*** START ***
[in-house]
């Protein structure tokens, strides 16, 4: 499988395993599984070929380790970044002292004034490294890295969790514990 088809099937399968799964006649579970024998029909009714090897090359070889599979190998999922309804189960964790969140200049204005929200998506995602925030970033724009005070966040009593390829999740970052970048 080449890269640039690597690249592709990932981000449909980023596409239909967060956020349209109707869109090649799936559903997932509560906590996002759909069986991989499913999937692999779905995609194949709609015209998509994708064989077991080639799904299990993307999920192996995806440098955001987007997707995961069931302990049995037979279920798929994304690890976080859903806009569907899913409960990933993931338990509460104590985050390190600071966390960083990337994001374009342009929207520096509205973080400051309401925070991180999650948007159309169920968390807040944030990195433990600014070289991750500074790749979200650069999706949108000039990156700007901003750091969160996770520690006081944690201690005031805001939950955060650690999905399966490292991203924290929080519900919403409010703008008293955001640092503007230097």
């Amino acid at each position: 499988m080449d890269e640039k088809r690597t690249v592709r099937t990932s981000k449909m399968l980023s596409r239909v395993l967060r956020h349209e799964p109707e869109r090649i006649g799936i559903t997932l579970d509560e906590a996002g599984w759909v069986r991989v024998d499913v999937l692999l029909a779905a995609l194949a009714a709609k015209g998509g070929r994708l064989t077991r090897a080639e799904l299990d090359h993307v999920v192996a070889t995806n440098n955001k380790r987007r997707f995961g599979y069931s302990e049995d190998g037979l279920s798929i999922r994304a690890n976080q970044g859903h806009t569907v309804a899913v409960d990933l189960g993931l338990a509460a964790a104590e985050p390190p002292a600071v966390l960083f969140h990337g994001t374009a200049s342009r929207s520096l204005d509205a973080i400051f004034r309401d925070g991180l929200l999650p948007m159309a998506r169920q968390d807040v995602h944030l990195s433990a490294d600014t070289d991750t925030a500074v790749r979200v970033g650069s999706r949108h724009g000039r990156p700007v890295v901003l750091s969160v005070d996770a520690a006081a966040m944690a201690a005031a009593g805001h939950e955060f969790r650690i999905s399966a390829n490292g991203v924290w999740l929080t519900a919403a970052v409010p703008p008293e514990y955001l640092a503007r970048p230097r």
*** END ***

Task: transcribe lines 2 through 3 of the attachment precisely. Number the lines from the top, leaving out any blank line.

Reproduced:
């Protein structure tokens, strides 16, 4: 499988395993599984070929380790970044002292004034490294890295969790514990 088809099937399968799964006649579970024998029909009714090897090359070889599979190998999922309804189960964790969140200049204005929200998506995602925030970033724009005070966040009593390829999740970052970048 080449890269640039690597690249592709990932981000449909980023596409239909967060956020349209109707869109090649799936559903997932509560906590996002759909069986991989499913999937692999779905995609194949709609015209998509994708064989077991080639799904299990993307999920192996995806440098955001987007997707995961069931302990049995037979279920798929994304690890976080859903806009569907899913409960990933993931338990509460104590985050390190600071966390960083990337994001374009342009929207520096509205973080400051309401925070991180999650948007159309169920968390807040944030990195433990600014070289991750500074790749979200650069999706949108000039990156700007901003750091969160996770520690006081944690201690005031805001939950955060650690999905399966490292991203924290929080519900919403409010703008008293955001640092503007230097």
């Amino acid at each position: 499988m080449d890269e640039k088809r690597t690249v592709r099937t990932s981000k449909m399968l980023s596409r239909v395993l967060r956020h349209e799964p109707e869109r090649i006649g799936i559903t997932l579970d509560e906590a996002g599984w759909v069986r991989v024998d499913v999937l692999l029909a779905a995609l194949a009714a709609k015209g998509g070929r994708l064989t077991r090897a080639e799904l299990d090359h993307v999920v192996a070889t995806n440098n955001k380790r987007r997707f995961g599979y069931s302990e049995d190998g037979l279920s798929i999922r994304a690890n976080q970044g859903h806009t569907v309804a899913v409960d990933l189960g993931l338990a509460a964790a104590e985050p390190p002292a600071v966390l960083f969140h990337g994001t374009a200049s342009r929207s520096l204005d509205a973080i400051f004034r309401d925070g991180l929200l999650p948007m159309a998506r169920q968390d807040v995602h944030l990195s433990a490294d600014t070289d991750t925030a500074v790749r979200v970033g650069s999706r949108h724009g000039r990156p700007v890295v901003l750091s969160v005070d996770a520690a006081a966040m944690a201690a005031a009593g805001h939950e955060f969790r650690i999905s399966a390829n490292g991203v924290w999740l929080t519900a919403a970052v409010p703008p008293e514990y955001l640092a503007r970048p230097r």